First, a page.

Using Tests

This chapter provides guidelines for using locally and externally developed tests for assessment. Tips for planning and developing a test as well as for analyzing its quality are included.

Definitions (Test and Standardized Test)

Tests are commonly used in association with cognitive goals, to review student achievement with respect to a common body of knowledge associated with a discipline or practice.

A standardized test is one in which the initial construction, as well as conditions for administration and scoring, have a uniform procedure. This ensures that scores can be interpreted in a consistent manner from one administration to the next. Standardized tests are usually designed by test development specialists, either internally or externally.

Appropriate Use of Tests

Tests should be used when:

  • a valid and reliable test is available.
  • student acquisition of knowledge or ability to process and use knowledge is to be demonstrated (i.e., the outcome of interest is cognitive in nature).
  • student knowledge about a wide range of content is to be evaluated (in survey and capstone courses).
  • multiple observations of content-related knowledge are needed (math and foreign languages).
  • more resources are available for constructing the assessment instrument than for scoring and reporting results.
  • a large group is being assessed.

Tests should not be used when:

  • there is disagreement about the choice, design, or content of the test to be used.
  • the scoring of the test is not reliable or valid.
  • the content of the test does not match the goals of the department.
  • the number of participants is small.

Advantages and Disadvantages of Tests


  • Well-constructed tests sample student knowledge with efficiency and reliability. The test given can determine what many students know in a brief period of time.
  • The repeated use of a test will provide a means of comparison between different student groups or the same group over time. This type of testing practice provides reviewers with a rich context for evaluation, decision making, and making recommendations.


  • Tests lack flexibility. Because tests are usually designed by organizations and companies outside the department, the content of the test is predetermined and cannot be modified to match department goals or curriculum.
  • Tests can be expensive. Costs associated with purchasing tests and processing results must be considered during assessment planning.

Planning Tests

One of the most important planning decisions is the choice of test. Tests can be standardized (purchased tests that are developed by a testing company) or created locally by a department or committee. The match between test and assessment purpose is critical.

Features of a Good Test

A good test:

  • has a well-defined purpose or intent.
  • has a foundation based on a set of written goals and objectives.
  • shows evidence that the test’s purpose was achieved (reliability and validity information about test items, the test as a whole, and the relationship between test scores and other indices of academic performance).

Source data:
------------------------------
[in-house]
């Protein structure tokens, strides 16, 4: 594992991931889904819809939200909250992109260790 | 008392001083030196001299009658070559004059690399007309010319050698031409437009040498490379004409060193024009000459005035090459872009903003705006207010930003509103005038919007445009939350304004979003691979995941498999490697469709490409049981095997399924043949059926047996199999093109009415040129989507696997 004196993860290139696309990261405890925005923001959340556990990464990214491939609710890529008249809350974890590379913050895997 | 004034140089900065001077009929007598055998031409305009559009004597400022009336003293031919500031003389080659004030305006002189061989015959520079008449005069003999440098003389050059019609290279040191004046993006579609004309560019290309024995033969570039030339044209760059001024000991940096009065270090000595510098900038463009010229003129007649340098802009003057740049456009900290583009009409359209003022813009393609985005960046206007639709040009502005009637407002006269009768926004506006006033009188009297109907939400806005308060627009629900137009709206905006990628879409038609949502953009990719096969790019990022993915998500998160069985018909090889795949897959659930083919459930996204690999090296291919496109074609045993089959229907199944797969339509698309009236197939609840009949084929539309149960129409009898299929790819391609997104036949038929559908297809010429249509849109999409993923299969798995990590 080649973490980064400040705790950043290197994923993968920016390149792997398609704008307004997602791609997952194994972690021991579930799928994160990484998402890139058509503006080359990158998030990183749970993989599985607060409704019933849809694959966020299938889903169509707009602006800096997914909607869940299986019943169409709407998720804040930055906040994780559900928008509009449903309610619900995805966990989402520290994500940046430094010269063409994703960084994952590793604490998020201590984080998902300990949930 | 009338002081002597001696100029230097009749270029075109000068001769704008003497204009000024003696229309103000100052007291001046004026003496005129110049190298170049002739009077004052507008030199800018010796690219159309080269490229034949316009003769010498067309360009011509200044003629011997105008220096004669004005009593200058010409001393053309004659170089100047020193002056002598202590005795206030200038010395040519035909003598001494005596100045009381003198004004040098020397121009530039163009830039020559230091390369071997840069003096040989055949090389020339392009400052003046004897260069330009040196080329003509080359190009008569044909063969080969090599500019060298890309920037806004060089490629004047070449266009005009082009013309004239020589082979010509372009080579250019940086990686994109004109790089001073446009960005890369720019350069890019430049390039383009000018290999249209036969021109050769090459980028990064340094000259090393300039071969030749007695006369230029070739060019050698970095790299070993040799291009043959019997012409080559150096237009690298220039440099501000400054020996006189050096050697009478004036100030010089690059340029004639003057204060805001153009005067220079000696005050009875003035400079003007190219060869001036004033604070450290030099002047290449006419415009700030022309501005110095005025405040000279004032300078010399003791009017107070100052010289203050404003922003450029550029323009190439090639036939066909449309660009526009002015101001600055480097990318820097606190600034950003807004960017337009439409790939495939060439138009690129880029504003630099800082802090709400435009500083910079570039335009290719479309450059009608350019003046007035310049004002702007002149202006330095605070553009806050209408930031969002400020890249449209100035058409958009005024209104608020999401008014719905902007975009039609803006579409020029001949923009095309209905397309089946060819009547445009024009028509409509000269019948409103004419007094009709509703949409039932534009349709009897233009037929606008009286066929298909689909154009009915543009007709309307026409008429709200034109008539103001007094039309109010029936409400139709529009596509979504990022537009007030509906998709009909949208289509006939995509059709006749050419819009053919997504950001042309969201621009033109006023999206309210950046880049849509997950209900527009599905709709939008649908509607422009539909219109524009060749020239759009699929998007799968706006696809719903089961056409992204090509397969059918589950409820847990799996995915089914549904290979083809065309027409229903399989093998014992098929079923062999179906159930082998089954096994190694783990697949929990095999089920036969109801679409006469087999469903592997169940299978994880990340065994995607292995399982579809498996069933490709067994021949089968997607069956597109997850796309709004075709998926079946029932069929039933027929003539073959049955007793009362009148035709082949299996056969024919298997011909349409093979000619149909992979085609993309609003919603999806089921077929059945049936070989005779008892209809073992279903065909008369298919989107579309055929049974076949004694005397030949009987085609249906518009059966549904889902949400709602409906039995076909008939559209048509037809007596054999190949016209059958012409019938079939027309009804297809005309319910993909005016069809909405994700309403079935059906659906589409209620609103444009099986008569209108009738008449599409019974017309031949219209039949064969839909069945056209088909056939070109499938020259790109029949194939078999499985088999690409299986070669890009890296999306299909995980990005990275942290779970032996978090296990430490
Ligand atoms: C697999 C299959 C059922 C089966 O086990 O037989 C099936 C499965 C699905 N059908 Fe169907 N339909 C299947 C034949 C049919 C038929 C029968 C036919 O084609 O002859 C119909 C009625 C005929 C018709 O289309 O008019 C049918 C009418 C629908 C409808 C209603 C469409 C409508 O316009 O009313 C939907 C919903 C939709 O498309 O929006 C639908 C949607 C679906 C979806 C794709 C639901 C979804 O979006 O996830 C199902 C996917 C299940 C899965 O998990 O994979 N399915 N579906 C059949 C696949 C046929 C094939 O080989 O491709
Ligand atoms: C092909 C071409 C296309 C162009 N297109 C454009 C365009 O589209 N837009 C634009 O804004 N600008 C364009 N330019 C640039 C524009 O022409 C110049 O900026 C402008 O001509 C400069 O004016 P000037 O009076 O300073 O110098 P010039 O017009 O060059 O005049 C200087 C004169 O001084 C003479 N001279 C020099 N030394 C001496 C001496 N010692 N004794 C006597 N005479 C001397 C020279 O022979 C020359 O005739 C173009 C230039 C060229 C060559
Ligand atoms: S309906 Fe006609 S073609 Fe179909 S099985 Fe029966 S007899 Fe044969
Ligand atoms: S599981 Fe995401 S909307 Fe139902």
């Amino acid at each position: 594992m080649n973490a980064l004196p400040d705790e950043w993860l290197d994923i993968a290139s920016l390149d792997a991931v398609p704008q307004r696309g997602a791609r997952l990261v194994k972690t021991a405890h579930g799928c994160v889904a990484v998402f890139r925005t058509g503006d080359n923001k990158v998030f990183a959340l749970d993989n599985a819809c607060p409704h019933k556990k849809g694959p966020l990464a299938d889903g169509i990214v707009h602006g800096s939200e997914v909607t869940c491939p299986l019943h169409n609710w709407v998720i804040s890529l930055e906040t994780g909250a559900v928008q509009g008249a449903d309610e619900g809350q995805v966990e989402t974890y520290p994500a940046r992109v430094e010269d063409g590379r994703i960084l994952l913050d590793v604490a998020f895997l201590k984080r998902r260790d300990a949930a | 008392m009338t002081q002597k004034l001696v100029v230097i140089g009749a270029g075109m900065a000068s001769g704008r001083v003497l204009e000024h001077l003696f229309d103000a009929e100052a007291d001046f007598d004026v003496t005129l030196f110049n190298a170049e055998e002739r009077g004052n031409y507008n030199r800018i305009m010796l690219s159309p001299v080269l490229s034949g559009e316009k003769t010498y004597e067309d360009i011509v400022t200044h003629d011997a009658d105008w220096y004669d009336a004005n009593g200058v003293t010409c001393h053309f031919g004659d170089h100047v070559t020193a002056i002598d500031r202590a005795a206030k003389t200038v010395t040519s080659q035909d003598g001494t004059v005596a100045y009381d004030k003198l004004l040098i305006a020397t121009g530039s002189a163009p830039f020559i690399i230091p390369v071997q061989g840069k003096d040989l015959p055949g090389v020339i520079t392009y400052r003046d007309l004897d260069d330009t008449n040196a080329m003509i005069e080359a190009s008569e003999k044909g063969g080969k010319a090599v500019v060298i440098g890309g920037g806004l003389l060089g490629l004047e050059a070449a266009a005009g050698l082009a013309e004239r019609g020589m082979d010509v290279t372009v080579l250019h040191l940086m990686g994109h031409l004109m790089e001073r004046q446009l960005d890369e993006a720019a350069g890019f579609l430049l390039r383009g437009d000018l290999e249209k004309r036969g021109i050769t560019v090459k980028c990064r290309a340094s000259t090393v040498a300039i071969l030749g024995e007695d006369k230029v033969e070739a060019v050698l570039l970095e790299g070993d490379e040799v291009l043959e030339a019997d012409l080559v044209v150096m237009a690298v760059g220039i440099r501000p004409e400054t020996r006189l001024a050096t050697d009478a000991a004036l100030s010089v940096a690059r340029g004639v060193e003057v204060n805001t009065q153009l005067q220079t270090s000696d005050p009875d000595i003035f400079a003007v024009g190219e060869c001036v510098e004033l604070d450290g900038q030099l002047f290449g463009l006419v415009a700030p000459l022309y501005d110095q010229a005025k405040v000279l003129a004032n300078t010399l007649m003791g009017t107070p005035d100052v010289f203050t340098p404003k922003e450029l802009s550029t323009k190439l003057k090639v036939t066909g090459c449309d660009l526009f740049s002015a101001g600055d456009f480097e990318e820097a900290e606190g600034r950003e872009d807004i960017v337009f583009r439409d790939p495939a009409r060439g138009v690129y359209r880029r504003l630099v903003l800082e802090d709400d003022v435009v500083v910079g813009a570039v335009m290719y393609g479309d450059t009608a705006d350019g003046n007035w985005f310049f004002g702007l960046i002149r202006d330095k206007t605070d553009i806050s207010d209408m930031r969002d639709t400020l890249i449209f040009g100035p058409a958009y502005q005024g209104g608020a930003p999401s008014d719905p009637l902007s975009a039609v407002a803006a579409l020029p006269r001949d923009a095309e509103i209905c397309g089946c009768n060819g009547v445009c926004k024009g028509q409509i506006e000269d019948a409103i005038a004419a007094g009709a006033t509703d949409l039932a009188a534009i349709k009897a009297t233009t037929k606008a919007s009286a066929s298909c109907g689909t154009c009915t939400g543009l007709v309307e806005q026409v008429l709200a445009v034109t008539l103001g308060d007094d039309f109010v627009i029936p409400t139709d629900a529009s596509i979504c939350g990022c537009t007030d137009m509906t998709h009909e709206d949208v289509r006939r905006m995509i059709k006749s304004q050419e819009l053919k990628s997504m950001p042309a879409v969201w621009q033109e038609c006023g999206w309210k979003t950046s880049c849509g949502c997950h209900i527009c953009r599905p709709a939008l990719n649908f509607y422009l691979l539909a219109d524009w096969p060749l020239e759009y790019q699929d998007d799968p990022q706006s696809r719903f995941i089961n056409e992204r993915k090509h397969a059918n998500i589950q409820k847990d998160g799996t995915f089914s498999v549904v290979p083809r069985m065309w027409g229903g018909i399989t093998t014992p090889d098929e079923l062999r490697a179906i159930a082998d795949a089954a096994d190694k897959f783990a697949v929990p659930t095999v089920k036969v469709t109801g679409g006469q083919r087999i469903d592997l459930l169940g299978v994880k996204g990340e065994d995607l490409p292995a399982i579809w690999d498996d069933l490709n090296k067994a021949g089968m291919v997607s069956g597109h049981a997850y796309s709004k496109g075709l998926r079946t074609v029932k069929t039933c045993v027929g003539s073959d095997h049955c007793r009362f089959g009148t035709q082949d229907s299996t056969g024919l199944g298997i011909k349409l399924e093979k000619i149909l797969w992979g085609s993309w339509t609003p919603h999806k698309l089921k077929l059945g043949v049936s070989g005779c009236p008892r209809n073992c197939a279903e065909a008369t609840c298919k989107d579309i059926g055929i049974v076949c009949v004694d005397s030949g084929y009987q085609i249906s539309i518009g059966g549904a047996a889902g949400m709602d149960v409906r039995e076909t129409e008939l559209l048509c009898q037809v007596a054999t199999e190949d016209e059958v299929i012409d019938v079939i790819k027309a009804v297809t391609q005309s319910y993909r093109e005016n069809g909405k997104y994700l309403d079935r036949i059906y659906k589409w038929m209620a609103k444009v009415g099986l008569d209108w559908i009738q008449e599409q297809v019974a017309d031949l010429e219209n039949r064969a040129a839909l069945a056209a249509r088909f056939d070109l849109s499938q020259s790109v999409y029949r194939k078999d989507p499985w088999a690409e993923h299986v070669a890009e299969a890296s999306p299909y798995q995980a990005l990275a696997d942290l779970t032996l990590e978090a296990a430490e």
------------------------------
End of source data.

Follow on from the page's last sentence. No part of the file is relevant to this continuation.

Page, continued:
• contains detailed scoring procedures that allow for specific interpretations and feedback to those tested and to those making decisions.

Analyzing Test Data

Test data are scaled and then analyzed using a number of techniques including descriptive statistics and/or multivariate analysis (Palomba & Banta, 1999). Descriptive statistics techniques (maximum, mean, median, minimum, and mode) describe the characteristics of the data. Multivariate analysis requires using regression methods and analyzing variances within the data. Multivariate analysis typically uses preliminary testing and background characteristics of participants to attempt to predict test scores.

Frequently-Asked Questions

What are some strategies for creating a department test for assessment purposes?

One common practice is to develop and adopt common pre-tests and post-tests in courses with multiple sections. Items for common tests can be culled from existing exams. Another practice is to determine a portion of each unit exam, a specific set of items, which will be scored for program assessment and for individual evaluation.

This practice is sometimes referred to as course-embedded testing (Palomba & Banta, 1999, p. 13). It is important to notify students how this testing will affect assignment of their grades.

What are the basic steps in developing a test?

Seven sequential steps are recommended:

  1. Determine outcomes to be measured.
  2. Develop test blueprint.
  3. Write test items.
  4. Review, critique, and edit items.
  5. Pilot test items.
  6. Obtain reliability and validity data.
  7. Revise, reuse, and report.

How is using a test for assessment different from using a test in the classroom?

Generally, instructors develop their own classroom tests, making all decisions about when and how to construct, administer, and score the test and report results. The tests are constructed without formality or documentation for the purpose of assigning grades related to individual student learning. When tests are used for assessment, planning, implementing, and using results becomes a group effort, a shared set of decisions and responsibilities. Consensus is emphasized. Some additional planning time, communication, and record keeping will be needed. Test performance is generally used along with other information to describe group achievement and is independent of grading.


Palomba, C. A., & Banta, T. W. (1999). Assessment essentials: Planning, implementing, and improving assessment in higher education. San Francisco: Jossey-Bass.